On February 18, we kick off the new year with the anarchist formerly known as Prince. Peter Kropotkin was “the most systematic and profound anarchist thinker of the nineteenth century,” according to Peter Marshall.1 Geographer, theorist, and reluctant aristocrat, Kropotkin was one of the first truly international celebrities—known to the European and American publics as a brilliant scientist who just happened to hold some unconventional political views. At the time of his death, the Royal Geographic Society published an obituary that referenced Kropotkin’s politics only “to express regret that his absorption in [anarchism] seriously diminished the services which otherwise he might have rendered to Geography.”2 Notwithstanding such objections, Kropotkin’s anarchist vision is rooted in his scientism insofar as he understood his politics as directly related to his commitment to rational empiricism. How does one go about creating a society based on the principle “from each according to his ability, to each according to his need”?
In the wake of the brutal assault upon the journalists at Charlie Hebdo we should be reflecting, not as François Hollande and other world leaders advise us to, on the attack on free speech, but on two things: First, which spaces and kinds of resistance have been foreclosed to a generation of young working class men and women facing a post 9/11 world of poverty, unemployment and repeated attacks of the West upon predominantly Muslim countries; and: Second, how the attack on Charlie Hebdo by a handful of criminals is being used to serve an already existing imperial narrative of the Enlightened West vs. the ‘Barbaric’ Muslim.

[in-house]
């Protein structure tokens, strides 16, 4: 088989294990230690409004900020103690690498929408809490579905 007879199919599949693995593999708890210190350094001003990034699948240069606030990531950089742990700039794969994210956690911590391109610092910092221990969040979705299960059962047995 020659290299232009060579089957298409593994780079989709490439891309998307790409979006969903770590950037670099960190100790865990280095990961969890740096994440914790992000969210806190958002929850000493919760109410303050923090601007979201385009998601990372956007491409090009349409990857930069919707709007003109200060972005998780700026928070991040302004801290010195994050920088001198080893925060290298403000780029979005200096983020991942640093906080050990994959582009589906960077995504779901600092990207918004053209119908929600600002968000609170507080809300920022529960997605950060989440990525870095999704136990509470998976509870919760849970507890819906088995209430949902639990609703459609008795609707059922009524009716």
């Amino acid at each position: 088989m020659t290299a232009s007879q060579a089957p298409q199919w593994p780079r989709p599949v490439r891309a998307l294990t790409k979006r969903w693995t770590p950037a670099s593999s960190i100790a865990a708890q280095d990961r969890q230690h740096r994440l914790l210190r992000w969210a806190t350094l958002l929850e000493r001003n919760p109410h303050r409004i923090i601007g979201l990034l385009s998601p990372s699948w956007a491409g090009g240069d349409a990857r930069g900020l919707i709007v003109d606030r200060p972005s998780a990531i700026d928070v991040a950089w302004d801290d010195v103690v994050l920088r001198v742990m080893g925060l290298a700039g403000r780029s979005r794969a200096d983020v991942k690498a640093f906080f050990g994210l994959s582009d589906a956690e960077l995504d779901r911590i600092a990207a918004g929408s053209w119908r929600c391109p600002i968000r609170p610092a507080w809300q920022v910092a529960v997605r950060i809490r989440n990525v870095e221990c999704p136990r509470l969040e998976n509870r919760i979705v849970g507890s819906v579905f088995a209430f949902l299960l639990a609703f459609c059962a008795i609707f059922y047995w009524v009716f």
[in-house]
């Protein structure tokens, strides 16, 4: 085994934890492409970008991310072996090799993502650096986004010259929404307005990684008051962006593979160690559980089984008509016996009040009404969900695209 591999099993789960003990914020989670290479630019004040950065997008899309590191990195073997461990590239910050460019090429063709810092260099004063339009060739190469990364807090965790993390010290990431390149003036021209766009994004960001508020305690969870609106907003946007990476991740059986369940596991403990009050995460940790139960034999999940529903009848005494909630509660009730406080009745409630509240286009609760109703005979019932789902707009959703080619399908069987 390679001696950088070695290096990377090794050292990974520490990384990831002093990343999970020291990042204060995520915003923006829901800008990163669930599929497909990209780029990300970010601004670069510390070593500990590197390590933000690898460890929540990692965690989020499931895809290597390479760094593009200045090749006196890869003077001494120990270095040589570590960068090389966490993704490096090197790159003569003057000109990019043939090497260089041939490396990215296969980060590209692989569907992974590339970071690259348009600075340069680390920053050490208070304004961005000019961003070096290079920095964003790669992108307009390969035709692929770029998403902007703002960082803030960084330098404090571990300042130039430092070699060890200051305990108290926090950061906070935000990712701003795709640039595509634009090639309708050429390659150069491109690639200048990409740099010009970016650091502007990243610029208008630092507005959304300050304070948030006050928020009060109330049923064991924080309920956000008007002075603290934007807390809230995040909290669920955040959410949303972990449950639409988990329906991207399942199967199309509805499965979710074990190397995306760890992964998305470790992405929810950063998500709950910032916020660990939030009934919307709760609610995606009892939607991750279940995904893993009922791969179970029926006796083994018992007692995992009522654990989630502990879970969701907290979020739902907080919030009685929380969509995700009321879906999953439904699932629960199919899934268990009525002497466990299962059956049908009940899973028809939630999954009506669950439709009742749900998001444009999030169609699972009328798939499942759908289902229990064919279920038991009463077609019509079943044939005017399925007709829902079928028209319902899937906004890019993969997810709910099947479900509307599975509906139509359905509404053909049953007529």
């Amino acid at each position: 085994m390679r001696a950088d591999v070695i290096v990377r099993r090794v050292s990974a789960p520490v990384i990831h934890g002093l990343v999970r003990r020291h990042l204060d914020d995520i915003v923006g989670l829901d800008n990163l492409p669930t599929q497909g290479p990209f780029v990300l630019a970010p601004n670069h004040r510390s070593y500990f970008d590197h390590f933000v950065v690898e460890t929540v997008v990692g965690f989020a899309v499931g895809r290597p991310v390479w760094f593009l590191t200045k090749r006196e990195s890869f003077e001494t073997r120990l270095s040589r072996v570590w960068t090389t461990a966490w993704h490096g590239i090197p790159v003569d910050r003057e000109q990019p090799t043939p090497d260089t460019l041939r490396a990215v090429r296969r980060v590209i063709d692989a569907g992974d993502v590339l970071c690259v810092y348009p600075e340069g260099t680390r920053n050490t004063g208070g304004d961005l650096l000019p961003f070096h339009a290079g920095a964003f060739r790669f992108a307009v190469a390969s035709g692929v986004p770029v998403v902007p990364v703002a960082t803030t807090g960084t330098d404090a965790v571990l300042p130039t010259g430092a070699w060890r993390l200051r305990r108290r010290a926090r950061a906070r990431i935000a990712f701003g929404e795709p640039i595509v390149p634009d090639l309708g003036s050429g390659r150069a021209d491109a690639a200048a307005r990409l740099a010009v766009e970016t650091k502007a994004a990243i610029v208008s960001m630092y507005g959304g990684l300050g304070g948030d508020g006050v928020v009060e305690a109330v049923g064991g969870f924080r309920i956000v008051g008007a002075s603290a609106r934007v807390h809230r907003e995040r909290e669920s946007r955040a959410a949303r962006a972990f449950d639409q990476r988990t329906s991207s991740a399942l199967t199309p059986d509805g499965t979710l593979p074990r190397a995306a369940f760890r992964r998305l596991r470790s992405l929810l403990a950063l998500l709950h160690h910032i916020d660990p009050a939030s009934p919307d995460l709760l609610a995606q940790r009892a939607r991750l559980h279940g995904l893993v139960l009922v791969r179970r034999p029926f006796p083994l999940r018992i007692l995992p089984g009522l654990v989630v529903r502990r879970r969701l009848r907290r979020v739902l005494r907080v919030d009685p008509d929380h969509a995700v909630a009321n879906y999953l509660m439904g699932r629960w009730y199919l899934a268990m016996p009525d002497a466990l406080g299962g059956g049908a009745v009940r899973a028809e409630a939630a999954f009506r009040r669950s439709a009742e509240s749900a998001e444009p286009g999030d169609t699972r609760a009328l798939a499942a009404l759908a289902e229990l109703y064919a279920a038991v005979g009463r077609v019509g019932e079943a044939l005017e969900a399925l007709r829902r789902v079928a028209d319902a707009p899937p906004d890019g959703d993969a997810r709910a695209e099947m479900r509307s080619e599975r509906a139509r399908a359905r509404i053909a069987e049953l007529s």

The concrete consequences of this narrative are born by innocent Muslims and people of color in the working class districts of Paris, Delhi and Gaza alike.”
There is no “but” about what happened at Charlie Hebdo yesterday. Some people published some cartoons, and some other people killed them for it. Words and pictures can be beautiful or vile, pleasing or enraging, inspiring or offensive; but they exist on a different plane from physical violence, whether you want to call that plane spirit or imagination or culture, and to meet them with violence is an offense against the spirit and imagination and culture that distinguish humans. Nothing mitigates this monstrosity. There will be time to analyze why the killers did it, time to parse their backgrounds, their ideologies, their beliefs, time for sociologists and psychologists to add to understanding. There will be explanations, and the explanations will be important, but explanations aren’t the same as excuses. Words don’t kill, they must not be met by killing, and they will not make the killers’ culpability go away.
To abhor what was done to the victims, though, is not…